In the small town of Bladenboro, NC, seventeen-year-old Lennon Lacy, was found hanging from a swing set on August 29, 2014. Despite inconsistencies in the evidence, local officials quickly ruled Lennon’s death a suicide, but his mother, Claudia, believes Lennon was lynched.
Directed, produced, and written by Jacqueline Olive, ALWAYS IN SEASON explores the lingering impact of more than a century of lynching nearly 5,000 African Americans and connects this form of racial terrorism with racial violence today. At the height of their popularity, lynchings attracted tens of thousands of white men, women, and children spectators. They were public events, complete with souvenirs and photographs. Train seats were even specially reserved for out-of-towners to watch. Victims were tortured, mutilated, and photographed for hours. Lynching was like the sport of hunting, and black people were “always in season.”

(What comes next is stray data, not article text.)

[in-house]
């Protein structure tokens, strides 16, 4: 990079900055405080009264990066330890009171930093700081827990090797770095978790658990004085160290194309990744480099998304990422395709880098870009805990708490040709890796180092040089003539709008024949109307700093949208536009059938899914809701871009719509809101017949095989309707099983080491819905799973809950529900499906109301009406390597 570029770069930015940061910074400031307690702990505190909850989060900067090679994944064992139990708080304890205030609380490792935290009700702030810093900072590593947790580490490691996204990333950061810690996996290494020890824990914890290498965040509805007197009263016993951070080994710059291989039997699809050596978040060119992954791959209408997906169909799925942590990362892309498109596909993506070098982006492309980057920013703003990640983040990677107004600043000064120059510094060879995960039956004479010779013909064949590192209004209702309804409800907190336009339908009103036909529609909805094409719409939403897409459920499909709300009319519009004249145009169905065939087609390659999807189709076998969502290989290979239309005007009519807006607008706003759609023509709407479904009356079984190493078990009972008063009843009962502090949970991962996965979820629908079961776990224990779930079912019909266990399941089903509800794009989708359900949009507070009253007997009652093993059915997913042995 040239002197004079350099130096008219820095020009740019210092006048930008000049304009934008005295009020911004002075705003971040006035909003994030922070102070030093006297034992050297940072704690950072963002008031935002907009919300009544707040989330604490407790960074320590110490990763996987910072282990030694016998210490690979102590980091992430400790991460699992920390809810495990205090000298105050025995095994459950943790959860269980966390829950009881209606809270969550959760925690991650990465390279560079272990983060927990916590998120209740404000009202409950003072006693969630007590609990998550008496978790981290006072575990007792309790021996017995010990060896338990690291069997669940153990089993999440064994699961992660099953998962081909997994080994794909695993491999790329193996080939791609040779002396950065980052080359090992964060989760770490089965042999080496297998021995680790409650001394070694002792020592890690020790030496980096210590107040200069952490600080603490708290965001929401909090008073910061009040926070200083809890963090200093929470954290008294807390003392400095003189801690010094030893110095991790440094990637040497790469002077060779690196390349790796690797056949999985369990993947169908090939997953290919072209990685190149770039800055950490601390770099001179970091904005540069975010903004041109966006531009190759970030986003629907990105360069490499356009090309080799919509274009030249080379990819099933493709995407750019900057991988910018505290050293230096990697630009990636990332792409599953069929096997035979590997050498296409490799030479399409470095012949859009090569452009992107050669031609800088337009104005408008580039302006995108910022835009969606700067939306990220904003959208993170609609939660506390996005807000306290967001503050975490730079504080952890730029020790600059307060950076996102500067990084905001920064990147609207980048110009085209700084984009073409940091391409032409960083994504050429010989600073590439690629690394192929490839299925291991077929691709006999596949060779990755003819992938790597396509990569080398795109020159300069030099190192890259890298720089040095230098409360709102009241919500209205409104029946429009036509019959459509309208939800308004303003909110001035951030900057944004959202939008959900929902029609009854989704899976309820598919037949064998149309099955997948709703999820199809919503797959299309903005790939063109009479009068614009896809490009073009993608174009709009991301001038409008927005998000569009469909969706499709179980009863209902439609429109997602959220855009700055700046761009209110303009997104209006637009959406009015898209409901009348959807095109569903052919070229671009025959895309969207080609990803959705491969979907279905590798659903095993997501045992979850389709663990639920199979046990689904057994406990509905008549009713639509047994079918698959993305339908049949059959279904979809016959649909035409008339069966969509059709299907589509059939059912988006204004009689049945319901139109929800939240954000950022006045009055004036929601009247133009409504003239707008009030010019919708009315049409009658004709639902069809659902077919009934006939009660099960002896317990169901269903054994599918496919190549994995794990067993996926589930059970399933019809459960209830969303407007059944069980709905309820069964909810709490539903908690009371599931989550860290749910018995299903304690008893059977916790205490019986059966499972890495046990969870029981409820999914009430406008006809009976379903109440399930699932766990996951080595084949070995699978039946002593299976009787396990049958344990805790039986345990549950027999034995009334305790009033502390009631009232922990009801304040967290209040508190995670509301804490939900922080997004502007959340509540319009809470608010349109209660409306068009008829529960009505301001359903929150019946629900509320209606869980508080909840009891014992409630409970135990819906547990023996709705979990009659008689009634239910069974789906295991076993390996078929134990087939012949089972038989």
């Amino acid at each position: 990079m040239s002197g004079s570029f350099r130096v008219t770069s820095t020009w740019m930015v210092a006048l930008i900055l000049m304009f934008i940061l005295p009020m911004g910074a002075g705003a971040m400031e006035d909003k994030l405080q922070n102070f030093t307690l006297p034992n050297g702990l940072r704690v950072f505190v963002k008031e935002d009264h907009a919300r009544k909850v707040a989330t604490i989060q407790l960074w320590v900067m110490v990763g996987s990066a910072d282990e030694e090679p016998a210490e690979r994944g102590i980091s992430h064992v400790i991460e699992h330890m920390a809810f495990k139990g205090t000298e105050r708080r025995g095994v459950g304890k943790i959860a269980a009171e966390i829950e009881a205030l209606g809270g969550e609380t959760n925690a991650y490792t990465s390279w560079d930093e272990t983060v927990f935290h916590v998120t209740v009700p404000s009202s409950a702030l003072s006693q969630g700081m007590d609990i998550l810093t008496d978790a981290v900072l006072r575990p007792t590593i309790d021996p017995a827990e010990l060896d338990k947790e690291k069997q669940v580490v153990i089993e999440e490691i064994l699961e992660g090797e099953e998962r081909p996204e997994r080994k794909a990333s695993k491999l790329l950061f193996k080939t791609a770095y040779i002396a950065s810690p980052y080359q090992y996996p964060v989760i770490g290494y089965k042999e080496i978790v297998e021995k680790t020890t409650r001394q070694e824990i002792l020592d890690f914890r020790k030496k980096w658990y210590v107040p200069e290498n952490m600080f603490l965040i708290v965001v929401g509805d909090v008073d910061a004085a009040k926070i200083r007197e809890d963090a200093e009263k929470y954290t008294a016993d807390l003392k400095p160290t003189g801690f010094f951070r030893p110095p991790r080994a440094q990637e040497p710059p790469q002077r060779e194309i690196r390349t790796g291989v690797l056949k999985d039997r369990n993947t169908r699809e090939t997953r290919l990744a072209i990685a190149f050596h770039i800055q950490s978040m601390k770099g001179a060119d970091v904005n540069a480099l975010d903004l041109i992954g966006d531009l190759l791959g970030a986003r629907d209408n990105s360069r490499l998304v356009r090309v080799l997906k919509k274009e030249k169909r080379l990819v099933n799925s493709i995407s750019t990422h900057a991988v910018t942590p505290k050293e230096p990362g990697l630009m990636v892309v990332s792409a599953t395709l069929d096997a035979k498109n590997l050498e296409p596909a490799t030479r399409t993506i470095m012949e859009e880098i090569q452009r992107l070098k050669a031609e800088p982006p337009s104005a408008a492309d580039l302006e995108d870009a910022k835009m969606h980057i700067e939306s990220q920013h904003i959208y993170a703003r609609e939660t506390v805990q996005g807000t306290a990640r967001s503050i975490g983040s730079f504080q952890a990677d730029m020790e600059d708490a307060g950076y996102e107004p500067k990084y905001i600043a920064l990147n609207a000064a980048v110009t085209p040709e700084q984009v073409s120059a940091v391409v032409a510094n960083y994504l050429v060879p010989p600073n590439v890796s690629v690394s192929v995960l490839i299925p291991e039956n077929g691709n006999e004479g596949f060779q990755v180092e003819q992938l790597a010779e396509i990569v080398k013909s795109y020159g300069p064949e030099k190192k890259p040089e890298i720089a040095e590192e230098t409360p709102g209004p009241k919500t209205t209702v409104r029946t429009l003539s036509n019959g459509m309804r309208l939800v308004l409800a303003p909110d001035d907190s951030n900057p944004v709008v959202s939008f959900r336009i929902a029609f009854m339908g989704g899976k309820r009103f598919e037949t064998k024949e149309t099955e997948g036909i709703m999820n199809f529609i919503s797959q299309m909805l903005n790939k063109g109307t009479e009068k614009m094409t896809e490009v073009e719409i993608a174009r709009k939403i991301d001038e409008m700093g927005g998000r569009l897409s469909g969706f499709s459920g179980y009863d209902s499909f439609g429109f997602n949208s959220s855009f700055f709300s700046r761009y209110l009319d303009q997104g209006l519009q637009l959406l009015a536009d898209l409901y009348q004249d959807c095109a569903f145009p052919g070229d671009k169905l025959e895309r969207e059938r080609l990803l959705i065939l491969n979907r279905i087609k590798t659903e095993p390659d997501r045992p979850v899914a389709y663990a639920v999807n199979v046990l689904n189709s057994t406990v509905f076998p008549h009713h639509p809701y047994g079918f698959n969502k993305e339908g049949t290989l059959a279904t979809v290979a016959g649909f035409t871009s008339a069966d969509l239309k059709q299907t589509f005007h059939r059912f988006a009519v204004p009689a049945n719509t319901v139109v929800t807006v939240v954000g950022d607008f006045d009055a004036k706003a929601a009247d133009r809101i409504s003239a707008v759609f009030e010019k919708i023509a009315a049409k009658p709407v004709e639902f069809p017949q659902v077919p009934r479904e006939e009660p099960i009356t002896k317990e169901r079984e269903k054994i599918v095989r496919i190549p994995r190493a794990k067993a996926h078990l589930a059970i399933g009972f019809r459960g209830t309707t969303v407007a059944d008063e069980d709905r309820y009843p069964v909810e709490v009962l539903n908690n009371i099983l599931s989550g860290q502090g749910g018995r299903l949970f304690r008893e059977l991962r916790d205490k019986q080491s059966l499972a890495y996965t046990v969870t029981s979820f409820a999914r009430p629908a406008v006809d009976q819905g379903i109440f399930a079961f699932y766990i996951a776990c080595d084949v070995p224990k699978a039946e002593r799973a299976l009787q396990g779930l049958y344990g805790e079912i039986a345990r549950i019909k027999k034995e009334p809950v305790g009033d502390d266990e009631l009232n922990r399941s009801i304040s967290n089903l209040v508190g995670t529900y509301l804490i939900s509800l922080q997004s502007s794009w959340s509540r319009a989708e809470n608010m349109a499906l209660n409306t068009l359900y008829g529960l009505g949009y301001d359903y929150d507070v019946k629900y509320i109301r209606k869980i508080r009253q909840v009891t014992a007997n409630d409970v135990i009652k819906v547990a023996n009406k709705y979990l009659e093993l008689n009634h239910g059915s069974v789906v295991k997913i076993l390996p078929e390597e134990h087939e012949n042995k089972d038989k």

ALWAYS IN SEASON follows Claudia Lacy as she moves from paralyzing grief to leading the fight for justice for her son. As the film unfolds, Lennon’s case, and the suspicions surrounding it, intersect with stories of other communities committed to breaking the silence of their own recent histories and leading the way to justice.
A few hundred miles from Bladenboro, in Monroe, Georgia, a diverse group of residents, including the daughter of a former Ku Klux Klan leader, annually reenact a 1946 quadruple lynching to make sure that the victims are never forgotten. The reenactors also believe some of the perpetrators may still be living in the area. ALWAYS IN SEASON asks what will it take for Americans to build a national movement for racial justice and reconciliation?